234 The Princess and the Goblin
point where they came out upon the lawn in the garden of the king's house.
" And what happened after that?" asked his mother. " You haven't told us all. You ought to be very happy at having got away from those demons, and instead of that, I never saw you so gloomy. There must be something more. Besides, you do not speak of that lovely child as I should like to hear you. She saved your life at the risk of her own, and yet somehow you don't seem to think much of it."
" She talked such nonsense!" answered Curdie, " and told me a pack of things that weren't a bit true; and I can't get over it."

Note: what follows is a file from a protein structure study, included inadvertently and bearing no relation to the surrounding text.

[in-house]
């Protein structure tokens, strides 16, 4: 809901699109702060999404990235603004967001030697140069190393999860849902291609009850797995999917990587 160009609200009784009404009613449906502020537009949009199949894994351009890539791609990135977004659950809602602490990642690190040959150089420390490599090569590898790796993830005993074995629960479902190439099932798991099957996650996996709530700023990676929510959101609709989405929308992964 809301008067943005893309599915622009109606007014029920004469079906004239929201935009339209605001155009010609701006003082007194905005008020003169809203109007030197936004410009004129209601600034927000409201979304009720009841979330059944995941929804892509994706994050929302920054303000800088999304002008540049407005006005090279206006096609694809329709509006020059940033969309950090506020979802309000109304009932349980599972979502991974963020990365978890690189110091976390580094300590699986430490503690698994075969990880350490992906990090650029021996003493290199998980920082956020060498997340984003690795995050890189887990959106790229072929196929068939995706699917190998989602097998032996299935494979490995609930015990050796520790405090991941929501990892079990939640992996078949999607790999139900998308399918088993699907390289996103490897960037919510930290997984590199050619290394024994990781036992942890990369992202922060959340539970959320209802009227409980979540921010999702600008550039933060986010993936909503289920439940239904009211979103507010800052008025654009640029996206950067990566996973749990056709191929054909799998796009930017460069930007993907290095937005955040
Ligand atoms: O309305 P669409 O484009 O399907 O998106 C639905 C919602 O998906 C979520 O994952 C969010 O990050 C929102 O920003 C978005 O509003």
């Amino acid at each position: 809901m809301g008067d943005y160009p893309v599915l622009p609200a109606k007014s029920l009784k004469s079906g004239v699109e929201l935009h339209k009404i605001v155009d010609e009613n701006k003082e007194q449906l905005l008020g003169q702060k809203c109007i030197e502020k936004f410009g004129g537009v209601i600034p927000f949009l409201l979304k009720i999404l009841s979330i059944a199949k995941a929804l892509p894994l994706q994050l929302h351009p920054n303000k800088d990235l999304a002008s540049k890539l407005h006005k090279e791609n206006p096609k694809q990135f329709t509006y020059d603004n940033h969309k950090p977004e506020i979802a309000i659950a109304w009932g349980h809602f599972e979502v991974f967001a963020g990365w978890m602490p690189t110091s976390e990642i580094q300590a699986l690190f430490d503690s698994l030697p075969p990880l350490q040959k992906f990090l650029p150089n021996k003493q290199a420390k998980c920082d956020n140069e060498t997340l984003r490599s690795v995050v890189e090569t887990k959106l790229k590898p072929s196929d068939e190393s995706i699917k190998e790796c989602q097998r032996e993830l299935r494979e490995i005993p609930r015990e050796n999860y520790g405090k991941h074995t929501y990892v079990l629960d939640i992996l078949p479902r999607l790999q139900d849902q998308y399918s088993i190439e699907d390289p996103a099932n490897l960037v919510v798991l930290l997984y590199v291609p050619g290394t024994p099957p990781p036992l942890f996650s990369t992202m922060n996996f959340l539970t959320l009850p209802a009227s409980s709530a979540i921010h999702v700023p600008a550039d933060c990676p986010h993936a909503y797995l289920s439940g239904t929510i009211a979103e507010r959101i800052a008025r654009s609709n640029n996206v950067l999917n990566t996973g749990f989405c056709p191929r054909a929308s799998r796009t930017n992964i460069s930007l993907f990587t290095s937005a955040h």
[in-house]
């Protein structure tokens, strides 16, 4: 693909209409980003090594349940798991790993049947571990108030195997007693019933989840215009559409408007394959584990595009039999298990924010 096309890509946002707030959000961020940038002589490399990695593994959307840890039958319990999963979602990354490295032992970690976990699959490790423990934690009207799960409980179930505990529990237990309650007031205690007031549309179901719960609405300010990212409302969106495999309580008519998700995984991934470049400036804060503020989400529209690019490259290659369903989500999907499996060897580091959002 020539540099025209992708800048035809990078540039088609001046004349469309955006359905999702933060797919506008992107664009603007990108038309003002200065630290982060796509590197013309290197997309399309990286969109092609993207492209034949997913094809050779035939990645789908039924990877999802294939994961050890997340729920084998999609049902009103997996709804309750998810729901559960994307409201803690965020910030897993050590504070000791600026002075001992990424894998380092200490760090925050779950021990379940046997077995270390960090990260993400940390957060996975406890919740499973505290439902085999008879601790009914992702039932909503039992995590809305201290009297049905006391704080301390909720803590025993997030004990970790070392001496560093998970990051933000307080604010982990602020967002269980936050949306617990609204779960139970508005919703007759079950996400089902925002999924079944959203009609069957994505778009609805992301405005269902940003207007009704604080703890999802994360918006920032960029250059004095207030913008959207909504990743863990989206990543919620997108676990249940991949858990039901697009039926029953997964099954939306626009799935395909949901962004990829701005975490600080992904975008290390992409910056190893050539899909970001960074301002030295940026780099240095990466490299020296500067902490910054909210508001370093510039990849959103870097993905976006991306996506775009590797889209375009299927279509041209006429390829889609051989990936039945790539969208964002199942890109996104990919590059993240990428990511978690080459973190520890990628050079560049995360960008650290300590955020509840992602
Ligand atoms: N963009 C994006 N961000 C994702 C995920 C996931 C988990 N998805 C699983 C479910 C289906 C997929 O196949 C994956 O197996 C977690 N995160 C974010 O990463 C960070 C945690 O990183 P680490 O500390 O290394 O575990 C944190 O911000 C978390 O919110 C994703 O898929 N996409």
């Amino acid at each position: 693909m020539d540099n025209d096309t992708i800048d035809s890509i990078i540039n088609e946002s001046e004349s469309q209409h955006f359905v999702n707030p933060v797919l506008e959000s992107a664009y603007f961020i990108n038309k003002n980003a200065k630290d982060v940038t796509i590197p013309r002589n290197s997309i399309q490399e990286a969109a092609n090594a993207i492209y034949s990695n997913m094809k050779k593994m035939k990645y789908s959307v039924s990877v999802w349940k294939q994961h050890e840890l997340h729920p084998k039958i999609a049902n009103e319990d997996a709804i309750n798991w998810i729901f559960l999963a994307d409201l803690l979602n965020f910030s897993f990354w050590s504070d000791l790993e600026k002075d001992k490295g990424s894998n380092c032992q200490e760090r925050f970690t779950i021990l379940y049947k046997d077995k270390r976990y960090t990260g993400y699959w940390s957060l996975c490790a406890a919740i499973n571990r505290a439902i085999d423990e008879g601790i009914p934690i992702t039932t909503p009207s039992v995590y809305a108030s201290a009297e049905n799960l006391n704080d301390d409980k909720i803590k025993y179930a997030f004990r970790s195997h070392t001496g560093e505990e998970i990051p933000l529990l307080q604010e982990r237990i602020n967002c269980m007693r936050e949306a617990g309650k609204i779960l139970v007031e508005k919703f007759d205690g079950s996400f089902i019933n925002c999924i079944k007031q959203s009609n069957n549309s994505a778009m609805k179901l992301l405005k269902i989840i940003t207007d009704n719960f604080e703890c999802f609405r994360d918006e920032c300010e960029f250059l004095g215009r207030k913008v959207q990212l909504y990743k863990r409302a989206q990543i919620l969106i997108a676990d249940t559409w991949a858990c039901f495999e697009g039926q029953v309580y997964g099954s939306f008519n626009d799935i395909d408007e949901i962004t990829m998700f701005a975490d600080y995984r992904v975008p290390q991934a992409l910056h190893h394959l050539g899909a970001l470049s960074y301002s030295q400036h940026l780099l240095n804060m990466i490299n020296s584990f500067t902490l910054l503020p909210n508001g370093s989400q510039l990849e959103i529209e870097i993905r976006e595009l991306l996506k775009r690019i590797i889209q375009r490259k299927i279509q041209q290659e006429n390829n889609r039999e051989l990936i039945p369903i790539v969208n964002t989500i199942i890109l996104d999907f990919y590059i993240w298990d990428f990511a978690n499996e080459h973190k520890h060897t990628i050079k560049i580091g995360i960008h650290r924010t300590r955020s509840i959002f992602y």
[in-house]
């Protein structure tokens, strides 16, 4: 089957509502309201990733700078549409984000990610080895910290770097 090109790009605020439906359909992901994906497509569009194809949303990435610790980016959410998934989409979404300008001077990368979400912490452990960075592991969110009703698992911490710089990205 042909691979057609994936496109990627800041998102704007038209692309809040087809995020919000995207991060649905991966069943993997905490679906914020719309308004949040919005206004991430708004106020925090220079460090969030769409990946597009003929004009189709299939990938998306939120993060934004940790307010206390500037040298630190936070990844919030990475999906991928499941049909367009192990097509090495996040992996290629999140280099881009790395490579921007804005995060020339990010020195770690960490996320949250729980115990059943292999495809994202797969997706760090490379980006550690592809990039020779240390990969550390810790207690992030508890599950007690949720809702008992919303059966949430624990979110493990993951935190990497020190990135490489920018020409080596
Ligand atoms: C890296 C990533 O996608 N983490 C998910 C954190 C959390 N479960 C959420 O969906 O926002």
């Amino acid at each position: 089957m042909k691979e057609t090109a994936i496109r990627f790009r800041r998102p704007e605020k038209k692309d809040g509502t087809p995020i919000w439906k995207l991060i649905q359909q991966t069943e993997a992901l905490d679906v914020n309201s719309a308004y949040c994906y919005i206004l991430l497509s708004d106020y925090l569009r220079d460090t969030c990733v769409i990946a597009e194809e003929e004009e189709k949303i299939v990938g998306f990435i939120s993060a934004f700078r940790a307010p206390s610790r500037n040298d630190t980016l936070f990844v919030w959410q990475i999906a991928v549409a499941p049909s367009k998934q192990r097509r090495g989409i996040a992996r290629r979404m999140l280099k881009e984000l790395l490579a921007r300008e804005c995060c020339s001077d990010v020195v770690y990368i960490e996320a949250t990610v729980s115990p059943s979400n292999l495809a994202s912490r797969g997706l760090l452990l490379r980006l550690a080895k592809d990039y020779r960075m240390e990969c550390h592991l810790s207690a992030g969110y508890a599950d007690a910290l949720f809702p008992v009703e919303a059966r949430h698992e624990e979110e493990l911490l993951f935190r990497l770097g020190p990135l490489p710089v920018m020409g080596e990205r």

"What were they?" asked his father. "Your mother may be able to throw some light upon them."
Then Curdie made a clean breast of it, and told them everything.
They all sat silent for some time, pondering the strange tale. At last Curdie's mother spoke.
"You confess, my boy," she said, "there is something about the whole affair you do not understand?"
"Yes, of course, mother," he answered. "I